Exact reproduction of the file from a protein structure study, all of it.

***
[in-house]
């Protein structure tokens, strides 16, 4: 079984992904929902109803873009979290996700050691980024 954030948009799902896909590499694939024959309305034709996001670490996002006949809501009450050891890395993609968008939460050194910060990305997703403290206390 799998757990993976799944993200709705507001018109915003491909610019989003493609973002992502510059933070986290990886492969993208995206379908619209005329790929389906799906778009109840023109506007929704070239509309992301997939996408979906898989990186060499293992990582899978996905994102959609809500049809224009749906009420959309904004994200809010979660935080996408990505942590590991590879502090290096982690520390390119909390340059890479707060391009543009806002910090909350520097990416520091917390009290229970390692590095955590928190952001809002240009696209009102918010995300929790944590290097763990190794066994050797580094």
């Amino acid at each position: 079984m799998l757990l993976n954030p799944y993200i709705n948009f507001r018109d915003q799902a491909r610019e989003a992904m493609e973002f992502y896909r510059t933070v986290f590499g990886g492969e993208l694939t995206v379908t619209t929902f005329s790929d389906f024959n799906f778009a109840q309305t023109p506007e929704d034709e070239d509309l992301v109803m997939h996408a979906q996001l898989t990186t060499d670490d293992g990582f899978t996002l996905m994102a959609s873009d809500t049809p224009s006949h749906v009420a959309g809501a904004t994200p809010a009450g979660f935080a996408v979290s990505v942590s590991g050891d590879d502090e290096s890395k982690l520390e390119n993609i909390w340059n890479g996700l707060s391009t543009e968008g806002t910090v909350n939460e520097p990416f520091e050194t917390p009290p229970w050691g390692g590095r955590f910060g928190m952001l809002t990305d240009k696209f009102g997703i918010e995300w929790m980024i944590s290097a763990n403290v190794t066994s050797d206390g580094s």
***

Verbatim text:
[in-house]
């Protein structure tokens, strides 16, 4: 079984992904929902109803873009979290996700050691980024 954030948009799902896909590499694939024959309305034709996001670490996002006949809501009450050891890395993609968008939460050194910060990305997703403290206390 799998757990993976799944993200709705507001018109915003491909610019989003493609973002992502510059933070986290990886492969993208995206379908619209005329790929389906799906778009109840023109506007929704070239509309992301997939996408979906898989990186060499293992990582899978996905994102959609809500049809224009749906009420959309904004994200809010979660935080996408990505942590590991590879502090290096982690520390390119909390340059890479707060391009543009806002910090909350520097990416520091917390009290229970390692590095955590928190952001809002240009696209009102918010995300929790944590290097763990190794066994050797580094």
């Amino acid at each position: 079984m799998l757990l993976n954030p799944y993200i709705n948009f507001r018109d915003q799902a491909r610019e989003a992904m493609e973002f992502y896909r510059t933070v986290f590499g990886g492969e993208l694939t995206v379908t619209t929902f005329s790929d389906f024959n799906f778009a109840q309305t023109p506007e929704d034709e070239d509309l992301v109803m997939h996408a979906q996001l898989t990186t060499d670490d293992g990582f899978t996002l996905m994102a959609s873009d809500t049809p224009s006949h749906v009420a959309g809501a904004t994200p809010a009450g979660f935080a996408v979290s990505v942590s590991g050891d590879d502090e290096s890395k982690l520390e390119n993609i909390w340059n890479g996700l707060s391009t543009e968008g806002t910090v909350n939460e520097p990416f520091e050194t917390p009290p229970w050691g390692g590095r955590f910060g928190m952001l809002t990305d240009k696209f009102g997703i918010e995300w929790m980024i944590s290097a763990n403290v190794t066994s050797d206390g580094s």